Talking about beating lust (the right way!)

The following is an imagined conversation with a non-naturist that doesn’t ever mention naturism. It does, however, assume the lessons that are available to be learned rapidly through the tenets of Christian naturism. In fact, here is a downloadable pdf without any branding or credit given that you can use with non-naturist friends if they aren’t ready to hear about naturism.

Person: I’m going to have to leave soon. I’ve got an accountability group to get to.

Me: Why do you need an accountability group?

Person: Well, you know, every man’s battle?

Me: I’m a man, but I don’t think you should group every man as being in the same type of battle.

Person: Fine, it’s about lust and struggles with pornography, and the group helps us to not do that stuff that most guys deal with regularly.

Me: Oh, we’ll circle back to that, but I’m curious, is it working?

Person: Um, sometimes, I mean I have days and sometimes even months of victory at a time, but then inevitably I fall off the wagon again.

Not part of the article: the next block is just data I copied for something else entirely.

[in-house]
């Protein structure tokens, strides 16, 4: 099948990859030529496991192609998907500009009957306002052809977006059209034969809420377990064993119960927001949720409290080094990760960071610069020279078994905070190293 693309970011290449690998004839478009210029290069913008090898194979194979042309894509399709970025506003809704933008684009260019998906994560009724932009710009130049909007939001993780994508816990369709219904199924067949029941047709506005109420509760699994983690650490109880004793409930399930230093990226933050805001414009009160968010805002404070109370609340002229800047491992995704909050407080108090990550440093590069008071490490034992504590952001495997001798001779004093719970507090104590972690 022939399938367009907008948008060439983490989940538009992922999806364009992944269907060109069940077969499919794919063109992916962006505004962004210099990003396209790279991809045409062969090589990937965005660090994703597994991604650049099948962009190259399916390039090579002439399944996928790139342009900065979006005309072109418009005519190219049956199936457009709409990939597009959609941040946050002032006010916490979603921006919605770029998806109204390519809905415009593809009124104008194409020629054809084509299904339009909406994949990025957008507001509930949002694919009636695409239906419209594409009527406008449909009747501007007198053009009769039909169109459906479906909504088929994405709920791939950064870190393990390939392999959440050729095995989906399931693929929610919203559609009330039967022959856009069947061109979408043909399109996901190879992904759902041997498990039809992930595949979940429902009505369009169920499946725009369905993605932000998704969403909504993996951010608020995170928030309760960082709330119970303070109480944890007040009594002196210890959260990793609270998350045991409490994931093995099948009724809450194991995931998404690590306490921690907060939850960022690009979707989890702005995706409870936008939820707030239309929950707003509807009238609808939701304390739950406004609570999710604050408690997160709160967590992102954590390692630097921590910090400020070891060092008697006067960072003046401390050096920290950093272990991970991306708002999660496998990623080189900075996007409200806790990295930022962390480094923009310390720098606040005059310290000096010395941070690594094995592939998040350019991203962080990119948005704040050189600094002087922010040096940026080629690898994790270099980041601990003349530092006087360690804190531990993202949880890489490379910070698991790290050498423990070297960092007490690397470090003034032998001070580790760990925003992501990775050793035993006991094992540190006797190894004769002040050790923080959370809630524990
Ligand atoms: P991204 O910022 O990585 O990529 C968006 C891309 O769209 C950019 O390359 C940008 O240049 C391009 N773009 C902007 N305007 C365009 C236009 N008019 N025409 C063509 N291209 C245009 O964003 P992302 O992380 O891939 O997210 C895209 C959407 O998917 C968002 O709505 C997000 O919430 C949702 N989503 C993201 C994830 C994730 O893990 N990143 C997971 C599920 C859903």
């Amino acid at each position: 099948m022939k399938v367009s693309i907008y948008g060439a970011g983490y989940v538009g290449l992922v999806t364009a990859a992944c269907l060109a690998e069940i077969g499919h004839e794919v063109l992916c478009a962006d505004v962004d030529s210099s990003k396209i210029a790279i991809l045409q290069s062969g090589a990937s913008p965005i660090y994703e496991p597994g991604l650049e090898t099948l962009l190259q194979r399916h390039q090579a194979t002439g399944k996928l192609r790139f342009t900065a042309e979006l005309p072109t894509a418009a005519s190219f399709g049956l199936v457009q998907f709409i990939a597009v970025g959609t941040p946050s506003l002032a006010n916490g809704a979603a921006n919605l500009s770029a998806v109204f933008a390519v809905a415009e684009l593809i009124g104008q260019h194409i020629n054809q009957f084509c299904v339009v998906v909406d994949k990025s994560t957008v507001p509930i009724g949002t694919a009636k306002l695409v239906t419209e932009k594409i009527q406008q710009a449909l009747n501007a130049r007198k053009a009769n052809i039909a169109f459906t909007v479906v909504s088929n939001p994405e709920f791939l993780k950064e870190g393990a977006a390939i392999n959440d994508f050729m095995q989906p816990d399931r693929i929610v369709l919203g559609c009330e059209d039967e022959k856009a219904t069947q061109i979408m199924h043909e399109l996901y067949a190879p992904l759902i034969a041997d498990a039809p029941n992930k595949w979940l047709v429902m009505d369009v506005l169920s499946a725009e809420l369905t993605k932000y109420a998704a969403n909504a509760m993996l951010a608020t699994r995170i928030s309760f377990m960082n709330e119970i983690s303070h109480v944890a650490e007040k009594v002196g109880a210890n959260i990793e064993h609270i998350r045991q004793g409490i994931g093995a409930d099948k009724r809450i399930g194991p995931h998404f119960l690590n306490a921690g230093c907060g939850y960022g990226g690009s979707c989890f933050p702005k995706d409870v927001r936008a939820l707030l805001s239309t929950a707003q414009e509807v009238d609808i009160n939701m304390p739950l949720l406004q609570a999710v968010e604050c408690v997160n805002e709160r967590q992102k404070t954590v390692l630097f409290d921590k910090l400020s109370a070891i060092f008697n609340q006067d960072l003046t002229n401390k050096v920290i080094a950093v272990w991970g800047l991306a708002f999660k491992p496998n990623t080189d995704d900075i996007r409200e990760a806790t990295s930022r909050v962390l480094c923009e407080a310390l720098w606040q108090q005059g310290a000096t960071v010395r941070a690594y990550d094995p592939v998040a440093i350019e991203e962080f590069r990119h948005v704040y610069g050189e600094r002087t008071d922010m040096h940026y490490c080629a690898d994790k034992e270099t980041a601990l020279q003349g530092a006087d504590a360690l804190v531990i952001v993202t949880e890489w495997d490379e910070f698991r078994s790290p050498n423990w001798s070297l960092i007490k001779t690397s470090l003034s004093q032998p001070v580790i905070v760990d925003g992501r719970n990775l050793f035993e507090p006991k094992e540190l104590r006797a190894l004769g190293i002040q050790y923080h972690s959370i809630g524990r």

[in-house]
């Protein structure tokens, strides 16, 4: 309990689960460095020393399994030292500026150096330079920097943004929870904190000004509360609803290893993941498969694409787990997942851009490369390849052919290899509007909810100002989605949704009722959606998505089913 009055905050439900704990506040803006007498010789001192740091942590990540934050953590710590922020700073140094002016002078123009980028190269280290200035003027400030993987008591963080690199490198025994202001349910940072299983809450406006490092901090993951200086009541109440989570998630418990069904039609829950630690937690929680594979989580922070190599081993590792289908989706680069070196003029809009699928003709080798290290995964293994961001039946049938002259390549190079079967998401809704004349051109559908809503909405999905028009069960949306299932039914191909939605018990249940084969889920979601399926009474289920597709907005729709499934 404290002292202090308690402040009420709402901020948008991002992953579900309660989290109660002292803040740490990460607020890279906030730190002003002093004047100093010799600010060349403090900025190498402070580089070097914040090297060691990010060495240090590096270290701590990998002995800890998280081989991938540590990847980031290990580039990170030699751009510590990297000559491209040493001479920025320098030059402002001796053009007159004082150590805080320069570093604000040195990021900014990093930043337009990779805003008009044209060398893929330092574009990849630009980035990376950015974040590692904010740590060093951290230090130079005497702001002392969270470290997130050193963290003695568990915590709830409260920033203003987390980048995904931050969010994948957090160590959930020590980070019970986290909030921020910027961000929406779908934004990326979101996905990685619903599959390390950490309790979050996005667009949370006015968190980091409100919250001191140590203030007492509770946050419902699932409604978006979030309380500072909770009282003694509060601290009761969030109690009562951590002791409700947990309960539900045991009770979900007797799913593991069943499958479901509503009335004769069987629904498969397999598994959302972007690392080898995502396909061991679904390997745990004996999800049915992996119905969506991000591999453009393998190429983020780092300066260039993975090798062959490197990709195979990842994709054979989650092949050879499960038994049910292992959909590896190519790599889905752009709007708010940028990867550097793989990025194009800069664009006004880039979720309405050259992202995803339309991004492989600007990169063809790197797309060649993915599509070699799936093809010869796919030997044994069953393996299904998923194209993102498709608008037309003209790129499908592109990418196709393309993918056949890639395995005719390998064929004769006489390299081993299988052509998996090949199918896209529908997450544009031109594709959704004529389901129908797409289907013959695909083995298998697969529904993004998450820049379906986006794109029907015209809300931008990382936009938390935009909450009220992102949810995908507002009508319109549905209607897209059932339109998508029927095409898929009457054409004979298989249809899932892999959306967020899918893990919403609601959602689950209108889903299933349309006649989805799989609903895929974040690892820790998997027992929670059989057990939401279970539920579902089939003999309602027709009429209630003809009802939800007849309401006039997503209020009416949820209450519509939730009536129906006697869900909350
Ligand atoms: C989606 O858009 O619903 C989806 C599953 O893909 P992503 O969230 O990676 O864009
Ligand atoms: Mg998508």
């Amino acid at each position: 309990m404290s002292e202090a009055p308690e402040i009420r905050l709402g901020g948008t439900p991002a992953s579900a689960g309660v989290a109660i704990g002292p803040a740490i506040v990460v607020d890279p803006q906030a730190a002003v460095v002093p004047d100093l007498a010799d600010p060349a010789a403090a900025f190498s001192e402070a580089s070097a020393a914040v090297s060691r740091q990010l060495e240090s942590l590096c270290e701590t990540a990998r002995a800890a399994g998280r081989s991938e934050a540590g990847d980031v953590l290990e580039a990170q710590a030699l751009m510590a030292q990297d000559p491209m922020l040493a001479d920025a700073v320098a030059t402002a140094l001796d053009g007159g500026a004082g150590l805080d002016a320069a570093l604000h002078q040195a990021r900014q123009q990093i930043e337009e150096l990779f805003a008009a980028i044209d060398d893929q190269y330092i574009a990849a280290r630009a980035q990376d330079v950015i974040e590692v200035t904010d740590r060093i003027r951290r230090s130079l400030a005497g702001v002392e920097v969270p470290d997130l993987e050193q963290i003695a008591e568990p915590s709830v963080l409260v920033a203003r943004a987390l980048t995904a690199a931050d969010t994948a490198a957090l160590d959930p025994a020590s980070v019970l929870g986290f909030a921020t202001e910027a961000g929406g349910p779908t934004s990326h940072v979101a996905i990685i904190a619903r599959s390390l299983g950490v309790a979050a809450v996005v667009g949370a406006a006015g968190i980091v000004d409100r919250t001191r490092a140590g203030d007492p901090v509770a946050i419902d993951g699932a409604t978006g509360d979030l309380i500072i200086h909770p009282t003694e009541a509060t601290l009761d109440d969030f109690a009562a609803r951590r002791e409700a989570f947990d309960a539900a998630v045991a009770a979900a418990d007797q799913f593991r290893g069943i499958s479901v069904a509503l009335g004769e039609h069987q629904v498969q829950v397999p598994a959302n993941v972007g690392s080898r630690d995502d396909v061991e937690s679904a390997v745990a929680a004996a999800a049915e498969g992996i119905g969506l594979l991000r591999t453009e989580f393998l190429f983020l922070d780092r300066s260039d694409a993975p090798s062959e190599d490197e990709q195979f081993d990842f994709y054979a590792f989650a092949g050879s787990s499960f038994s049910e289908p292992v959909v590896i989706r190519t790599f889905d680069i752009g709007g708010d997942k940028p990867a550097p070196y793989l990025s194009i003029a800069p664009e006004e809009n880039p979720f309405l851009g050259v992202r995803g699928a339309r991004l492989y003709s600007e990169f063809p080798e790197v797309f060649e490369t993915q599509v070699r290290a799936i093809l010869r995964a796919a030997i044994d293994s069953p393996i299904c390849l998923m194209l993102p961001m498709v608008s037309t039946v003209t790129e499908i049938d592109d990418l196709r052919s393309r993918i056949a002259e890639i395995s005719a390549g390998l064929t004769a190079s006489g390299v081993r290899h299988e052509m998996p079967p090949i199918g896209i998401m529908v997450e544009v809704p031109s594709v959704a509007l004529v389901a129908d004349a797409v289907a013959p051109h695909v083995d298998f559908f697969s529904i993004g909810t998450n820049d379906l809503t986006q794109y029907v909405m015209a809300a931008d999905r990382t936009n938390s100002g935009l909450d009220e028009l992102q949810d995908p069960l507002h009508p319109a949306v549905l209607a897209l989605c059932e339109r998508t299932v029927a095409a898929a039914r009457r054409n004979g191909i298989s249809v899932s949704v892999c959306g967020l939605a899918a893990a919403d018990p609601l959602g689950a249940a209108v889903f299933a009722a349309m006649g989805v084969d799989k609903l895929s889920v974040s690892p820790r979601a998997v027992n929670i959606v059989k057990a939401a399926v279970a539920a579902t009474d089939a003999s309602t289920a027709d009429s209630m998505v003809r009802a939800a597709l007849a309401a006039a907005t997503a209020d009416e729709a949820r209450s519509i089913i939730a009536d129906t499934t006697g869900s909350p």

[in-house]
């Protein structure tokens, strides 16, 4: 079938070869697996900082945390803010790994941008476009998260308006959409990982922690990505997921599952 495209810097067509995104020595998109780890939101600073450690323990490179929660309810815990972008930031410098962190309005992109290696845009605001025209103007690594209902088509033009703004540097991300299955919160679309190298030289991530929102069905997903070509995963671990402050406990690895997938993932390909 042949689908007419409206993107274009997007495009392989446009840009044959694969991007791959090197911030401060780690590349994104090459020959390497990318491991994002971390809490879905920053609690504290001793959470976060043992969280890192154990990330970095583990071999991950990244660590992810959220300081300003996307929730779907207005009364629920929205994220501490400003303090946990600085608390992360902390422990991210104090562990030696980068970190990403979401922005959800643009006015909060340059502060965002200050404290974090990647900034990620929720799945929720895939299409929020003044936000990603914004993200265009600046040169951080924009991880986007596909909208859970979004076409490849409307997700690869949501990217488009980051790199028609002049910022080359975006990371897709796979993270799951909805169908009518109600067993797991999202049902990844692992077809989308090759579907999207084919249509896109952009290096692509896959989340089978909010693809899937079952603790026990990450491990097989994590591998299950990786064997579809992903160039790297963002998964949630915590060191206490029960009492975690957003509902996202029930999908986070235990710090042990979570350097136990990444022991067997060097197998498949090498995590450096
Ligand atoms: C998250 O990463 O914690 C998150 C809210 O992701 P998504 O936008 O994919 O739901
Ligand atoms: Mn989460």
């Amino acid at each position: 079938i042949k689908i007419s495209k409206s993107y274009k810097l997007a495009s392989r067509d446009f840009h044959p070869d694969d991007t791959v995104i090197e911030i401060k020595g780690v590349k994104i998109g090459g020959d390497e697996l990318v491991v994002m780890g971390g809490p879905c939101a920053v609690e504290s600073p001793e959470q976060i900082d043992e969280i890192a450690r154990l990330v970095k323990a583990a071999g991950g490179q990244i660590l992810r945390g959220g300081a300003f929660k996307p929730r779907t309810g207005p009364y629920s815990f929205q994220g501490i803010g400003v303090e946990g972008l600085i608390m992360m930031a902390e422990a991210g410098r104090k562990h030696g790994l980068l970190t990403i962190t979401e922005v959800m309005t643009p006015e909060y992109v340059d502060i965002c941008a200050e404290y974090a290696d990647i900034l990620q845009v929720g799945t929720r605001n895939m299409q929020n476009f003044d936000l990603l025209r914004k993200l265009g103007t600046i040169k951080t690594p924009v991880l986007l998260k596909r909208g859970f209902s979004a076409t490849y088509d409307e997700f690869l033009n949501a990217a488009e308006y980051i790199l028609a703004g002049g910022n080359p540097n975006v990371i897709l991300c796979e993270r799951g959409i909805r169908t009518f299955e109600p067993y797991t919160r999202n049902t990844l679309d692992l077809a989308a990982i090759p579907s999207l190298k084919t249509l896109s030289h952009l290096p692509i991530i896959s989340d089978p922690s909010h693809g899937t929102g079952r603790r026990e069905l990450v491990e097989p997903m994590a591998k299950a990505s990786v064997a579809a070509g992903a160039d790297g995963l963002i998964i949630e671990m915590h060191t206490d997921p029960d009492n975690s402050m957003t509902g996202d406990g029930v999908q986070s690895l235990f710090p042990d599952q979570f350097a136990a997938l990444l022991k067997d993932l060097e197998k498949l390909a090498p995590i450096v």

Me: Thanks for being honest. Are you always honest in your group?

Person: For the most part. I guess sometimes we answer only the questions asked and avoid telling the whole truth. The shame we feel helps motivate us. We all struggle with it, so when one person shared their defeat, it’s not as bad when I share mine. But then sometimes it gives me ideas of new ways I can be tempted like the other guys!

Me: That doesn’t sound very promising. And shame should never ever be your motivator. Aside from the support and encouragement, it seems like you all need a breakthrough!

Person: We do! That’s why I said it’s every man’s battle. Don’t you have the same struggle?

Me: Thankfully, no. I used to, but not anymore. Not ever.

Person: How long has it been since you looked at porn?

Me: Is that how we are measuring victory? Avoidance of any visual stimuli?

Person: Well, yeah. Temptation is all around us. If I can avoid seeing something, I won’t fall into temptation! You know, ‘cuz all men are visual.

Me: There you go again with “all men!” What you see is not as important as how you see what you see.

Person: I’m not following you.

Me: OK, so if you see a woman, let’s say, do you automatically lust after her?

Person: It depends whether or not she’s hot or not.

Me: So if you determine that she is attractive, let’s use that word instead, you automatically desire her in a sexual way?

Person: Well, yeah. I have a pulse. All the guys I know are like that! And even the preacher talks about his wife as being “smokin’ hot!”

Me: OK, that’s messed up. Hey, I’m not trying to be holier than thou. In fact, I get it, I used to be the same way.